Caferama manager Faykil Ben will be left jobless come January when coffee giant, Café Supreme, moves into room 103 in the Shatner building.
Ben will lose the $400,000 he invested into the restaurant and its space when Café Supreme takes over for renovations in December.
“I put all my money into this place. I’ll be on the street with my two kids and wife,” he said.
Fed up with serving sandwiches and salads under Caferama’s flag, Ben approached Café Supreme – along with Presse Café and Amir – in the hopes of better matching Shatner 103 food services to students’ tastes.
Ben, who informed Café Supreme president John Essaris about SSMU’s call for tenders for the space last March, claimed that his participation in
discussions leading to Café Supreme’s bid should have been enough to secure him the position as franchisee for the new tenant.
But Café Supreme, now in the final stages of negotiation with SSMU, is neither considering Ben as a potential franchisee, nor offering him any compensation for the takeover.
“We had no obligation to consider to consider Ben as the franchisee,” said Essaris. “We got tender status independently.”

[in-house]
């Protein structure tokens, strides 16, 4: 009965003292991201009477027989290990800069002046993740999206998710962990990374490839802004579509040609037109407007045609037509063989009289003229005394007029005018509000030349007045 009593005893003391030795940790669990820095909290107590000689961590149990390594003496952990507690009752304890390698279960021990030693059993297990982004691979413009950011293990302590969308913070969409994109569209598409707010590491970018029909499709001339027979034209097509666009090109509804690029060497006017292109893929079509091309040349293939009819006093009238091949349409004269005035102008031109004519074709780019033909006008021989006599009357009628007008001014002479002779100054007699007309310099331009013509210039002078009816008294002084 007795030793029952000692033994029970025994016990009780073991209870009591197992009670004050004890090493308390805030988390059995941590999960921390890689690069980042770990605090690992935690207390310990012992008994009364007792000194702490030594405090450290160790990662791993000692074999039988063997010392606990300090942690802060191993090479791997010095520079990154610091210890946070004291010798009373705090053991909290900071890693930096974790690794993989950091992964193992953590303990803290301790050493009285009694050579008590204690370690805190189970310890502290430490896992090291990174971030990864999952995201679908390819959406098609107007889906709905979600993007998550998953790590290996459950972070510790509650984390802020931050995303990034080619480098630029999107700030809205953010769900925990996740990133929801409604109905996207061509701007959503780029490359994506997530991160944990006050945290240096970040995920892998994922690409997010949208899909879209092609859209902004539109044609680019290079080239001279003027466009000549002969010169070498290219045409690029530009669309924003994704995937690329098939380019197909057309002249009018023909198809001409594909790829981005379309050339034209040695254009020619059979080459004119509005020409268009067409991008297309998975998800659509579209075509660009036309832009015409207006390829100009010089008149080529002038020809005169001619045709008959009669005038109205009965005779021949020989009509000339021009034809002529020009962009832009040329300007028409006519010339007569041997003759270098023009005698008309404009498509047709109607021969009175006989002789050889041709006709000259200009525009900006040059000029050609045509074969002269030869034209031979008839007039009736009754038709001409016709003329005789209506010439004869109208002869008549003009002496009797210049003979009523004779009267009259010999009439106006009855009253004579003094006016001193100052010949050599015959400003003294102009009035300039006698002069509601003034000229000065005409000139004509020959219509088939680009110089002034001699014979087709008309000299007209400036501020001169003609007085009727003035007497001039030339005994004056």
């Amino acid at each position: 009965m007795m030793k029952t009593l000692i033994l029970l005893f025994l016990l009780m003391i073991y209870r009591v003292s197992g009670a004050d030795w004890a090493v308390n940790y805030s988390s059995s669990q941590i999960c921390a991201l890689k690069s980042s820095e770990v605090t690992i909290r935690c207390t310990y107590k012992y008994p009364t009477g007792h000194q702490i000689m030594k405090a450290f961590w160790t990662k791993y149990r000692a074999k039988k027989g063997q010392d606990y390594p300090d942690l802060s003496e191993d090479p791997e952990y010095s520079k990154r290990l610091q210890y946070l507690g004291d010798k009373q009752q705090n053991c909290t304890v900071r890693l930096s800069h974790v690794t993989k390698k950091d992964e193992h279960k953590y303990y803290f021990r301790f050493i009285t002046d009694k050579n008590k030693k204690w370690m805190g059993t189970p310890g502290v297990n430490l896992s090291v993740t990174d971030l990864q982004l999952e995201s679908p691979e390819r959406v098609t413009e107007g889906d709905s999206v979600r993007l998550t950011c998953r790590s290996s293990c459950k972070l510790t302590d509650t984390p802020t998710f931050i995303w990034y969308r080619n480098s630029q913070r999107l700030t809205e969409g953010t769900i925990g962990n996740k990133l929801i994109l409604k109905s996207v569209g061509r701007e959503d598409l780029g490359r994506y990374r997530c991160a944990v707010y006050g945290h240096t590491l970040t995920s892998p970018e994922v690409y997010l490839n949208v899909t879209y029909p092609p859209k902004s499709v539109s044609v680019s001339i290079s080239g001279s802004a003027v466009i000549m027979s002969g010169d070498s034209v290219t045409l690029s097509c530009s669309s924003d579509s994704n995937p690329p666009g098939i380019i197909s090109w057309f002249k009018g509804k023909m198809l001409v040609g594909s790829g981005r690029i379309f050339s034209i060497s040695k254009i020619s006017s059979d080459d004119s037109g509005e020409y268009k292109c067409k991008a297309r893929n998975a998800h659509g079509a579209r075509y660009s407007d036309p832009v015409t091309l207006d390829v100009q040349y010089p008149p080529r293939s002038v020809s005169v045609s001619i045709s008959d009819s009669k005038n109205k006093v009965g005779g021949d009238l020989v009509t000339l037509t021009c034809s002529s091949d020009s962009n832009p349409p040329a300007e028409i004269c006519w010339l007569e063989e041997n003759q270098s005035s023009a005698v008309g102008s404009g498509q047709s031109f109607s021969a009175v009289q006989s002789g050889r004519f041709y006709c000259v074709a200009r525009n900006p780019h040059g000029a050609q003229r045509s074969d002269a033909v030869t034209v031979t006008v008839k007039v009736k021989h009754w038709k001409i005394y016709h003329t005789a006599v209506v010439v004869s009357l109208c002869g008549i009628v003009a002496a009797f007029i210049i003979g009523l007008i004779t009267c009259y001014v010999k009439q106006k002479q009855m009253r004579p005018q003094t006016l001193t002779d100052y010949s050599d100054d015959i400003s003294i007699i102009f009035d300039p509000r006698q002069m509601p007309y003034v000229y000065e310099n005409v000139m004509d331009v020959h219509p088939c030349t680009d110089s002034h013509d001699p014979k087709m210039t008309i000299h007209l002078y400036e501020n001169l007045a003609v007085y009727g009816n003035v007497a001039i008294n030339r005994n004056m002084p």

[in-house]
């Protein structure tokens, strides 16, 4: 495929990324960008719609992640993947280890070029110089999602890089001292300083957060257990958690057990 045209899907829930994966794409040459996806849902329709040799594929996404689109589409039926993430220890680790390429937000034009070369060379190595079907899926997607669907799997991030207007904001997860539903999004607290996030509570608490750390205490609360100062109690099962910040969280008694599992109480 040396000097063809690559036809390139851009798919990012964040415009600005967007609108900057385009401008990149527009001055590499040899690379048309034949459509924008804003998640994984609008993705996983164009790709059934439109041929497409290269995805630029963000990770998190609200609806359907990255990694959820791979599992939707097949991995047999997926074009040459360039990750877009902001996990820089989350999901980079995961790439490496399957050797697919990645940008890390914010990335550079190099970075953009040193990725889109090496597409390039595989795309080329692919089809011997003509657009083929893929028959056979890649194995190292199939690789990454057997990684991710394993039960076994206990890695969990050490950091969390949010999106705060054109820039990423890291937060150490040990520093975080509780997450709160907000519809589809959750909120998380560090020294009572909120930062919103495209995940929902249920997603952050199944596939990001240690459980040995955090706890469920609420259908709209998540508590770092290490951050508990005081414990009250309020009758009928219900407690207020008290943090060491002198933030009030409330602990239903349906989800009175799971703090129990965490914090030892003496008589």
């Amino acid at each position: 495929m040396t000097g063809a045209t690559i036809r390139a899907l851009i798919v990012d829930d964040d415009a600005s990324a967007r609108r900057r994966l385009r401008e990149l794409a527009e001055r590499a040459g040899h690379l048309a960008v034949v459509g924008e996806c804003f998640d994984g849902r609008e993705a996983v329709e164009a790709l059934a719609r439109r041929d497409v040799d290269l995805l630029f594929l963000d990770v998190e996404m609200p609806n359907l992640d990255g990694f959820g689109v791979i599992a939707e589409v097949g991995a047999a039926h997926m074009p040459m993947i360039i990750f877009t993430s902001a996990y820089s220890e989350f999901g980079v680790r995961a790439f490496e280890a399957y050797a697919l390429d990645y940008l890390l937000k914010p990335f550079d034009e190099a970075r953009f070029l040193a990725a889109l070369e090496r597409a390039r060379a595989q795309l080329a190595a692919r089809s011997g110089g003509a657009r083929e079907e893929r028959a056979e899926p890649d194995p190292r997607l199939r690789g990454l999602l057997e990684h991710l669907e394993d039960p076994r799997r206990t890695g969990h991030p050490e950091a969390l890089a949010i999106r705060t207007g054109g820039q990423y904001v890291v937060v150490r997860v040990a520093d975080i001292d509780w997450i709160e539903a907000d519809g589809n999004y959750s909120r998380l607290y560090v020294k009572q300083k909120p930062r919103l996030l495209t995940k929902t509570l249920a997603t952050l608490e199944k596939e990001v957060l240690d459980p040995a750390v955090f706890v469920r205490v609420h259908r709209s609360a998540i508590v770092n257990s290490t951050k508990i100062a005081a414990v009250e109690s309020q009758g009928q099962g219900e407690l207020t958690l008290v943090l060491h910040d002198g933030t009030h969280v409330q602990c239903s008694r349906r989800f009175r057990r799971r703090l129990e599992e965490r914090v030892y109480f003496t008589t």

Ben accused Essaris of taking advantage of his advice during the application process.
“[Essaris] is making me lose everything,” Ben said.
“[He] won’t even answer my phone calls anymore. We used to talk everyday, but now he just wants to get rid of me,” Ben added.
Ben claimed he suggested that Essaris introduce hot meals on the Café Supreme menu, one of the innovations that the company proposed on its tender application to McGill.
Although Ben has rented the space from SSMU for four years as the Caferama franchisee, he said that he felt uncomfortable approaching SSMU councillors about his situation.
“I am a grown man and I don’t want to talk to students. I’d rather suffer my problems on my own.”